Dr. Natasha Houshmand giving a speech at the UT Southwestern Medical School commencement in 2021.

On May 8, Southwestern Medical Foundation presented the 2021 Ho Din Award to Dr. Natasha Houshmand during the UT Southwestern Medical School commencement ceremonies. Instituted by the Foundation in 1943, Ho Din recognizes those who embody the qualities inherent in all great physicians – medical wisdom, human understanding, and compassion. The award represents the ideals and aspirations on which the school was built, and it continues to be the highest honor bestowed on a UTSW medical student today.

For only the second time since its inception, the Award was presented by a previous recipient, Dr. Beth Kassanoff-Piper. Since winning Ho Din in 1996, Dr. Kassanoff-Piper has cared for patients in North Texas, where she has established herself as a leader in internal medicine and currently serves as President of the Dallas County Medical Society. She is inspired by Dr. Houshmand’s tremendous achievements and honored to be asked to present this year’s Ho Din Award.

“Dr. Houshmand has excelled academically, as well as in research and leadership positions, and shows a deep passion for caring for others,” said Dr. Kassanoff-Piper. “She is going to be a wonderful representation of the Ho Din Award and UTSW as she goes out into the world and puts into practice every day what Ho Din stands for – knowledge, understanding, and compassion. These things are all equally important in terms of caring for patients and helping communities. Dr. Houshmand will make a wonderful, positive impact on the field of medicine in surgery, as well as the field of medicine in general.”

It has been a delight to meet this year’s Ho Din Award winner. Dr. Houshmand is an exceptional role model and is well-deserving of this honor. It will be a pleasure to watch her growth as a physician and her leadership and impact more broadly as her career advances.

Kathleen M. Gibson, President and CEO, Southwestern Medical Foundation

Dr. Natasha Houshmand Motivation Through Mentorship

As a young girl, Natasha Houshmand developed a great love for science. She witnessed her mother’s true dedication to her work as a dentist and the exceptional care she provided to patients. While in high school, she spent a day shadowing a friend’s father and local surgeon, Dr. Matthew Pompeo. That day turned into a seven-year mentorship, in which Dr. Pompeo introduced her to the world of surgery.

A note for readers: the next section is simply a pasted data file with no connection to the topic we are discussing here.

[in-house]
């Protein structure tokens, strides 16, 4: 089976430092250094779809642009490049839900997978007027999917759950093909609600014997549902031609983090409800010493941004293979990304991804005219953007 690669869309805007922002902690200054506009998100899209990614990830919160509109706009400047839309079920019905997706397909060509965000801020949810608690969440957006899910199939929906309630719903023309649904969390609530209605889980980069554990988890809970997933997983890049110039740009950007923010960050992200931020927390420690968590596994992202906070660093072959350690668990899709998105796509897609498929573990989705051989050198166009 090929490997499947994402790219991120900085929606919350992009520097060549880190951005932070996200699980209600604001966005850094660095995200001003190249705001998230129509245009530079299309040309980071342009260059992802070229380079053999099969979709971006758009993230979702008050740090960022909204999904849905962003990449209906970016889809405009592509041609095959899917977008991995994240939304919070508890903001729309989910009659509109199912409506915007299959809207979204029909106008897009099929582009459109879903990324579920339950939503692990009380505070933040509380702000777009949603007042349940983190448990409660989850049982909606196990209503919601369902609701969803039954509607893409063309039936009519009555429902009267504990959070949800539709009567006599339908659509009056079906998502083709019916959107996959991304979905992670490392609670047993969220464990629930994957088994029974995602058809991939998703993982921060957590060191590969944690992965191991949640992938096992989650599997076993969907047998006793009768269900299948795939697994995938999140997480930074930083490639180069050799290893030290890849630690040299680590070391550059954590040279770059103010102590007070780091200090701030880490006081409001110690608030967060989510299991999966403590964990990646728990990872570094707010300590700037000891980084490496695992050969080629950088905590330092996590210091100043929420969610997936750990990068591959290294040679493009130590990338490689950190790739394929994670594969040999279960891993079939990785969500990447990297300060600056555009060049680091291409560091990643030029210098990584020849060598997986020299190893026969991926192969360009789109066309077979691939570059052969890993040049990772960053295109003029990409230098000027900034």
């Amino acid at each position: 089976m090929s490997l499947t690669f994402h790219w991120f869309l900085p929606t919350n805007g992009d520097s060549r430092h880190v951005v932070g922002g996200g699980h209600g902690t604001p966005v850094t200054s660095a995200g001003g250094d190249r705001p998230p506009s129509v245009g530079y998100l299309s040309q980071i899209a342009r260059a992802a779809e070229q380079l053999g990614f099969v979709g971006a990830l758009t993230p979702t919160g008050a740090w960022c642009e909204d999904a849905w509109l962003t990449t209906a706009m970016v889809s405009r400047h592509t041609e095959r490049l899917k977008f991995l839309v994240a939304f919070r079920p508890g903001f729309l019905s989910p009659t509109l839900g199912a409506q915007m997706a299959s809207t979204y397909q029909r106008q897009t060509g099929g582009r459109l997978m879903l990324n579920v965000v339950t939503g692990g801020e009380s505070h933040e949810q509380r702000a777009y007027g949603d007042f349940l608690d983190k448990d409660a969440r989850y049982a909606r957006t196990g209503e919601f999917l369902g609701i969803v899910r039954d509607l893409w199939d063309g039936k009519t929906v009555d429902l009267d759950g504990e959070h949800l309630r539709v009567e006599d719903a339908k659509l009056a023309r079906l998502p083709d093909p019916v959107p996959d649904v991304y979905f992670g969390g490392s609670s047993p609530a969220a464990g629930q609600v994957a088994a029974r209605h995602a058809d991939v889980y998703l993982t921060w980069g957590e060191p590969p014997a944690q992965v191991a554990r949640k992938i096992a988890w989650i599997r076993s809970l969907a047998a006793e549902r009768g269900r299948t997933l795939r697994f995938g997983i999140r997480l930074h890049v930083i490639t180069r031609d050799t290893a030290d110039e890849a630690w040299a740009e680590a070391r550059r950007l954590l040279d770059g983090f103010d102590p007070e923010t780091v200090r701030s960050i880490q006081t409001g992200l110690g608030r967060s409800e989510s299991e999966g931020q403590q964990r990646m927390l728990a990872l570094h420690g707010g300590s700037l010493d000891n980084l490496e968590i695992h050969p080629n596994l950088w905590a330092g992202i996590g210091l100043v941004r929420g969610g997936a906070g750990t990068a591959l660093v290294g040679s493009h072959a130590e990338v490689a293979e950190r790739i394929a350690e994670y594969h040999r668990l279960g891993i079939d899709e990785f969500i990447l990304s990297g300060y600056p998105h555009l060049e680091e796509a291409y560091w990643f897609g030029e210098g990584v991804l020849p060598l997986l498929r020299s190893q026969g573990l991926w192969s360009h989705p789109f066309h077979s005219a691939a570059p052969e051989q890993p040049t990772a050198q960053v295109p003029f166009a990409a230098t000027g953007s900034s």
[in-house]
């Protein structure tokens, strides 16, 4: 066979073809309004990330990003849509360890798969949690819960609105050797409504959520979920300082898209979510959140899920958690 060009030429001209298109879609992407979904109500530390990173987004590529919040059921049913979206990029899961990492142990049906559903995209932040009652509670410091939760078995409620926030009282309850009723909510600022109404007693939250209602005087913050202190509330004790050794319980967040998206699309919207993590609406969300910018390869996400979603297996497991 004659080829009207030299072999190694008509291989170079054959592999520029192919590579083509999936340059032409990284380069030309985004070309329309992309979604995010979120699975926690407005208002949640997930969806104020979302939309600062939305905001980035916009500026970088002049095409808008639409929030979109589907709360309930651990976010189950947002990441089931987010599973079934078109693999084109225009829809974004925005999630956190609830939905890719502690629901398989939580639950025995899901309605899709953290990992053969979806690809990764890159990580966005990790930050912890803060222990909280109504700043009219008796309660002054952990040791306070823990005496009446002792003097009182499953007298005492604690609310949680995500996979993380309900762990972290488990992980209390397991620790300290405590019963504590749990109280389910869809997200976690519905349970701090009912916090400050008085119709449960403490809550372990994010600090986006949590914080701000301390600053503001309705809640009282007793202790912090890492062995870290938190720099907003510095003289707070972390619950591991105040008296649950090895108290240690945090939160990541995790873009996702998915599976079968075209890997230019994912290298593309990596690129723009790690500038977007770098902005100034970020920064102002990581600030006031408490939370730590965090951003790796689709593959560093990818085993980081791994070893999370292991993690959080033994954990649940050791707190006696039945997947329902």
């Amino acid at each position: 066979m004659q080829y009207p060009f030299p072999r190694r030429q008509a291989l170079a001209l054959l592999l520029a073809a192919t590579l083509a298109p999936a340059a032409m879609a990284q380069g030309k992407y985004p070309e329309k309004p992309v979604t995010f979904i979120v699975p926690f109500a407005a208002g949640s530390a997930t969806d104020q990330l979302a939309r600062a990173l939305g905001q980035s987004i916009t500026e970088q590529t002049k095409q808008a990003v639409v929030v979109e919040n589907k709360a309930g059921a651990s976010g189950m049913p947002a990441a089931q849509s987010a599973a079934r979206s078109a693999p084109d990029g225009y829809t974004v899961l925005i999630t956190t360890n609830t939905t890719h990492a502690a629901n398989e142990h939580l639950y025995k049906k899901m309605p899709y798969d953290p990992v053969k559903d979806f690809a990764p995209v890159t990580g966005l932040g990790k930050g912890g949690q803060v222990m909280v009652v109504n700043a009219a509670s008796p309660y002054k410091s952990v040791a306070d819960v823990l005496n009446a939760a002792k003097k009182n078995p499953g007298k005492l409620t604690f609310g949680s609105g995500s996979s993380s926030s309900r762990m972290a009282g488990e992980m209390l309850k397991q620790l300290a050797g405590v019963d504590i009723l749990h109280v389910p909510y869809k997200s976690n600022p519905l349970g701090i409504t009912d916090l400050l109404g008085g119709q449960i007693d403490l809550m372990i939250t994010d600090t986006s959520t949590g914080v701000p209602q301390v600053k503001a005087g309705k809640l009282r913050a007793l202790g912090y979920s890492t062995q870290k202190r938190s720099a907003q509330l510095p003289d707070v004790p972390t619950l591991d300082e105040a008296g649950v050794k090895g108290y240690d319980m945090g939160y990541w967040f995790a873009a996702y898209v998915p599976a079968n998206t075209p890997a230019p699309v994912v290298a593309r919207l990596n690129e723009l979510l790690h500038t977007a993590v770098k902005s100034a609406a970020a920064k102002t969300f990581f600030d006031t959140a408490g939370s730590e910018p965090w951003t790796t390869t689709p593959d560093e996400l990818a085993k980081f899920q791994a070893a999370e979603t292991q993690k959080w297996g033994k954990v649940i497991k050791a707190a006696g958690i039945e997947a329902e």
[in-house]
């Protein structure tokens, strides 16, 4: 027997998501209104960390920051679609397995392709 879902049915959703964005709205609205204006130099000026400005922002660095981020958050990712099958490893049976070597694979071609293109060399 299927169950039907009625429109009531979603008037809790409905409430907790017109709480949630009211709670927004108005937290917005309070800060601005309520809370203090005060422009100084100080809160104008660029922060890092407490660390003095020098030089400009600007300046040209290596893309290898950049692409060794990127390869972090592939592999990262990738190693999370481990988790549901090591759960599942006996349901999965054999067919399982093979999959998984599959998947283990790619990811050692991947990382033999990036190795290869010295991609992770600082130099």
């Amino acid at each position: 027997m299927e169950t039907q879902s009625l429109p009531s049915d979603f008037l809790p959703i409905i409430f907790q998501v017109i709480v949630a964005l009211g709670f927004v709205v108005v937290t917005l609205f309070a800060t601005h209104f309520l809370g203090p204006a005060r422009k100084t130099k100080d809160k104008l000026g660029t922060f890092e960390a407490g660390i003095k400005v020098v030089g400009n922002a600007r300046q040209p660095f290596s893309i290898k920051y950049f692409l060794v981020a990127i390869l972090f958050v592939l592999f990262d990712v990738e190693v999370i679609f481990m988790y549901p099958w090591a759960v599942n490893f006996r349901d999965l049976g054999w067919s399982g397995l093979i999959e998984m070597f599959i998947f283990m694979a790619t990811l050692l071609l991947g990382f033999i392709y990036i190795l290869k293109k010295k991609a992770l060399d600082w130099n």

“My interest in helping others is what drew me into the medical field,” she said. “When I watched the way Dr. Pompeo cared for his patients and made them feel comfortable, I knew this was what I wanted to do. That sort of mentorship relationship from an early phase set me on track to pursue medical school and be in this position now.”

Dr. Houshmand is a Dallas native, and in 2017 she graduated from the University of Texas at Dallas with an undergraduate degree in biology. While at UT Dallas, she served as a student ambassador, was a member of the Bystander Intervention Leadership Committee, and taught her peers about relevant health issues ranging from mental health to nutrition as a Peer Health Educator. She participated in research in the lab of Dr. Michael Kilgard which was aimed at developing a cure for chronic tinnitus through vagus nerve stimulation. She received the UT Dallas Academic Excellence Scholarship and the Kappa Alpha Theta Alumnae Scholarship in 2017 and 2018.

Introducing Dr. Natasha Houshmand

At UTSW, Dr. Natasha Houshmand maintained an outstanding academic record, achieving a perfect GPA of 4.0, and she was selected into the Alpha Omega Alpha Honor Society (AOA) as a junior medical student. As Co-President of the UTSW AOA Gamma Chapter, she managed the organization of 30 students and formed a new committee to help future students prepare for high stakes standardized examinations. She was President of the UTSW Chapter of the Institute for Healthcare Improvement, Vice President of the Trauma Surgery Society, and helped organize the Domestic Violence Awareness Week initiative for the American Medical Women’s Association.

She was nominated by her peers and selected for membership to the Gold Humanism Honor Society, which reflected her superb interpersonal skills and compassion for others. She completed requirements for an M.D. with Distinction in Quality Improvement and Patient Safety, and she participated in projects to improve care for patients with cholecystitis; helped design and implement a “Difficulty Airway Response Team” to improve intubation safety; and led database expansion of geriatric traumatic brain injury cases as part of a national research initiative.

She has fond memories of her medical training experience at UTSW.